Geoffrey Peter Murphy was a New Zealand filmmaker, producer, director, and screenwriter best known for his work during the renaissance of New Zealand cinema that began in the last half of the 1970s. His second feature Goodbye Pork Pie (1981) was the first New Zealand film to win major commercial success on its own soil. Murphy directed several Hollywood features during the 1990s, before returning to New Zealand as second-unit director on The Lord of the Rings film trilogy. Murphy was also at different times a scriptwriter, special effects technician, schoolteacher and trumpet player. He was married to Merata Mita, also a film director, actor, writer.
"The Crepes of Wrath" is the eleventh episode of The Simpsons' first season. It originally aired on the Fox network in the United States on April 15, 1990. The episode was written by George Meyer, Sam Simon, John Swartzwelder and Jon Vitti, and was directed by Wes Archer and Milton Gray. In the episode, Bart is sent to France on a student exchange trip, where his hosts treat him like a slave. Meanwhile, an Albanian student takes Bart's place in the Simpsons family, and shows great interest in Homer's work at the nuclear power plant.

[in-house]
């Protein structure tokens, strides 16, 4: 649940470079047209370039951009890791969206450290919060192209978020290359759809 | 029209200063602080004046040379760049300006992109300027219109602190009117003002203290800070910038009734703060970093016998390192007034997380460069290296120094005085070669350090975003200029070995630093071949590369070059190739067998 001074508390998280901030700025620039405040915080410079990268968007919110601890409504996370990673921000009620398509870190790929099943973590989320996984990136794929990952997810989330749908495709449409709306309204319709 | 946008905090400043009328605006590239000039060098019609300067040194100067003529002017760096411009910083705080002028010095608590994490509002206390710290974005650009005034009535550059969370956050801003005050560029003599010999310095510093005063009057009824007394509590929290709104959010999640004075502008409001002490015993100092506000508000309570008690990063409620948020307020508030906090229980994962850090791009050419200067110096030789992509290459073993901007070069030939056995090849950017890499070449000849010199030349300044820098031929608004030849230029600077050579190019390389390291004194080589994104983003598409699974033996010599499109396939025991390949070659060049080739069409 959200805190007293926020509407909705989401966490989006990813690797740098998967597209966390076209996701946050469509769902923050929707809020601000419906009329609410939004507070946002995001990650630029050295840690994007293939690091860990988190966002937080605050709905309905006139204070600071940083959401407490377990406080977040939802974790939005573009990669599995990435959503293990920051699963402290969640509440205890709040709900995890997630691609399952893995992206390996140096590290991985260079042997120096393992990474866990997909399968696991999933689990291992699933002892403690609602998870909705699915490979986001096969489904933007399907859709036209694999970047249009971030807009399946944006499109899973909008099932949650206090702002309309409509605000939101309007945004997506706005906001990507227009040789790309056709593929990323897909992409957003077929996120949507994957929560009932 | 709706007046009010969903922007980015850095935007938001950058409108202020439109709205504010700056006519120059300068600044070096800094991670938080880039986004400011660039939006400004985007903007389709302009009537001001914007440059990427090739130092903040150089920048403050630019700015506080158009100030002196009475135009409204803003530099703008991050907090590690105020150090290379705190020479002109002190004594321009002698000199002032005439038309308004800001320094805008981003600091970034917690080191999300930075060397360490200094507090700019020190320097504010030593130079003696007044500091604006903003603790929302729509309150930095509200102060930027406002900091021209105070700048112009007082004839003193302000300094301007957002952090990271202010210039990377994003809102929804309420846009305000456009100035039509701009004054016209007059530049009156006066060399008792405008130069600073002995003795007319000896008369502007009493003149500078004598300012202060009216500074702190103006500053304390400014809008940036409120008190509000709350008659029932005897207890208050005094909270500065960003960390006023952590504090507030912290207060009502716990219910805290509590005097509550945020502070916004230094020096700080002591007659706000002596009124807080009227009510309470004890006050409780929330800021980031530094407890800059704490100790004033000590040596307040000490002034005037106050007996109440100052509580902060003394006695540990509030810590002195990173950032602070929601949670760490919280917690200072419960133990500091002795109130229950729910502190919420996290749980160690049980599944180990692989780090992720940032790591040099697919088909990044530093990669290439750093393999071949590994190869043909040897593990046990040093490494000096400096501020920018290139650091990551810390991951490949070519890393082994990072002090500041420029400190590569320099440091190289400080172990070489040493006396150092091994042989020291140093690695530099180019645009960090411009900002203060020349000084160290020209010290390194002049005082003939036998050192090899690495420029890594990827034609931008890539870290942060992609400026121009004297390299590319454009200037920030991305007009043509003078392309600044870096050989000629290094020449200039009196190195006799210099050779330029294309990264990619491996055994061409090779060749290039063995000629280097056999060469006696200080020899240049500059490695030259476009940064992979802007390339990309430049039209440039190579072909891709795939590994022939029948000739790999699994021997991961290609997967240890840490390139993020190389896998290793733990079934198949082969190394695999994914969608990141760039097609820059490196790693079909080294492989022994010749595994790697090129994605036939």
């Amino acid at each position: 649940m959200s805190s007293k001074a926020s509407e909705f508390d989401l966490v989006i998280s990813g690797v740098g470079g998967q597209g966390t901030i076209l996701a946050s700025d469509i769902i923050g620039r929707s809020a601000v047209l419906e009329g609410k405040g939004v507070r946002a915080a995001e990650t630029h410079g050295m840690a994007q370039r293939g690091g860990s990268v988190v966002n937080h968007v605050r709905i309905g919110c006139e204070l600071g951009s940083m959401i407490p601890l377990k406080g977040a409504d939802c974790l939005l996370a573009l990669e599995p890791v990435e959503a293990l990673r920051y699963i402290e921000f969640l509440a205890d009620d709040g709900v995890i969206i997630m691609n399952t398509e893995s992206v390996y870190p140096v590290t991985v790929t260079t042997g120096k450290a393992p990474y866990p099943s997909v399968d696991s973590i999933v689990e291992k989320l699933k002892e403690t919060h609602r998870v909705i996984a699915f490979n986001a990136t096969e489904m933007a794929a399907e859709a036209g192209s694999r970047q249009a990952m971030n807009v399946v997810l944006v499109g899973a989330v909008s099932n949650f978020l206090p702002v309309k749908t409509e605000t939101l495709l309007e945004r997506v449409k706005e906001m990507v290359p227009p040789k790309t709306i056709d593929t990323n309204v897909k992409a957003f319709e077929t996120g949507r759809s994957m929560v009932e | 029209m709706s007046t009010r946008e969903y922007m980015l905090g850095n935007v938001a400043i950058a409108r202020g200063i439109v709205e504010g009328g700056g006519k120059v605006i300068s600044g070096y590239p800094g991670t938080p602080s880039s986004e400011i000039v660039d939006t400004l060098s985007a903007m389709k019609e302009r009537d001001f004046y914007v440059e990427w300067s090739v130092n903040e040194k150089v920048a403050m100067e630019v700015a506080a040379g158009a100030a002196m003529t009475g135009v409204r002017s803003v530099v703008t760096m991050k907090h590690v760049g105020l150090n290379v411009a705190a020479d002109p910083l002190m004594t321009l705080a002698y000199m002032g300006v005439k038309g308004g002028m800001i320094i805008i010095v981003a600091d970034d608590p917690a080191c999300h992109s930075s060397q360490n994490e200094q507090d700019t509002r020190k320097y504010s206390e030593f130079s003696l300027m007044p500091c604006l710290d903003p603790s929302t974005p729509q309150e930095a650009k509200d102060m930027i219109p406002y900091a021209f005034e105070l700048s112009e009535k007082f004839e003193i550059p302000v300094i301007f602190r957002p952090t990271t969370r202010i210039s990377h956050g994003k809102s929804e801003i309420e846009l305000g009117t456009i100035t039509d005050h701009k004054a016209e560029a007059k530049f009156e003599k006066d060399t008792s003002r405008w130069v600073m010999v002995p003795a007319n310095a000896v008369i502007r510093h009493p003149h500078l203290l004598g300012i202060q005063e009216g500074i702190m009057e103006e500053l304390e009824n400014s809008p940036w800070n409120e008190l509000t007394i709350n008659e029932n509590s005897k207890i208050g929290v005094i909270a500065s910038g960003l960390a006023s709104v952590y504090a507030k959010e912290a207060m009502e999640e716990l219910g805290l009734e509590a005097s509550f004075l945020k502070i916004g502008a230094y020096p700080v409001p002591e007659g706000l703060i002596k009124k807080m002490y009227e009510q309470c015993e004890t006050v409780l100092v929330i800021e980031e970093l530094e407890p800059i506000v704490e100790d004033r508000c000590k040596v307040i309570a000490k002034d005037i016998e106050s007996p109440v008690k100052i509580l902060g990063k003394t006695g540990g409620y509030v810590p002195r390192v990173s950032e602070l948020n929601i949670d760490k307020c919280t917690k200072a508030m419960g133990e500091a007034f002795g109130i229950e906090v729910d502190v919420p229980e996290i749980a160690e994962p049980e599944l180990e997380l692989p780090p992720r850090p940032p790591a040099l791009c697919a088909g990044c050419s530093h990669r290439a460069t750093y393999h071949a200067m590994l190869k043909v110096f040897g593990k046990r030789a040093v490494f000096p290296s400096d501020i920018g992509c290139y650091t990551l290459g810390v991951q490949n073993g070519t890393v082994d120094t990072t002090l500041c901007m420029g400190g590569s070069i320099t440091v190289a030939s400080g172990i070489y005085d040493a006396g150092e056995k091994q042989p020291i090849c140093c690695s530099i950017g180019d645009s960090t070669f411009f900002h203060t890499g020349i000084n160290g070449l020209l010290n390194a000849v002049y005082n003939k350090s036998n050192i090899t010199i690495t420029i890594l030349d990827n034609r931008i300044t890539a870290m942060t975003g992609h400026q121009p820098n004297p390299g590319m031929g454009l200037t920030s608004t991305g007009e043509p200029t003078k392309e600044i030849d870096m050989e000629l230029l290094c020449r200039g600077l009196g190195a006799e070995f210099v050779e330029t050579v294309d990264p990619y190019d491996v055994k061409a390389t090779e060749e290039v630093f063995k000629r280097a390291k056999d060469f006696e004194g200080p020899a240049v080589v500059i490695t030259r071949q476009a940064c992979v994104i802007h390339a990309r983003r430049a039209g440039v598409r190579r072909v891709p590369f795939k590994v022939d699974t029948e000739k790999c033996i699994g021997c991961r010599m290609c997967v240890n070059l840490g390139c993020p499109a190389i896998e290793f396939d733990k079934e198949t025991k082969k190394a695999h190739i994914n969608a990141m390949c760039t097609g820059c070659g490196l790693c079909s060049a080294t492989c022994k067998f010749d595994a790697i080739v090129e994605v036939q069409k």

Ramon Te Wake is a New Zealand trans woman documentarian, singer-songwriter and television presenter. Her first presenting job was for Māori Television, where she was one of three people fronting Takatāpui, which is Maori Television's first ever LGBT show.
Caduceus Cellars is a winery in Jerome, Arizona, United States. It is owned by Maynard James Keenan, who is best known as the vocalist for Grammy Award-winning progressive metal band Tool. He is descended from Northern Italian winemakers. While the winery is named after the caduceus, an ancient symbol for commerce and staff of the Greek god Hermes, the vineyard is named Merkin Vineyards, after a pubic wig (merkin).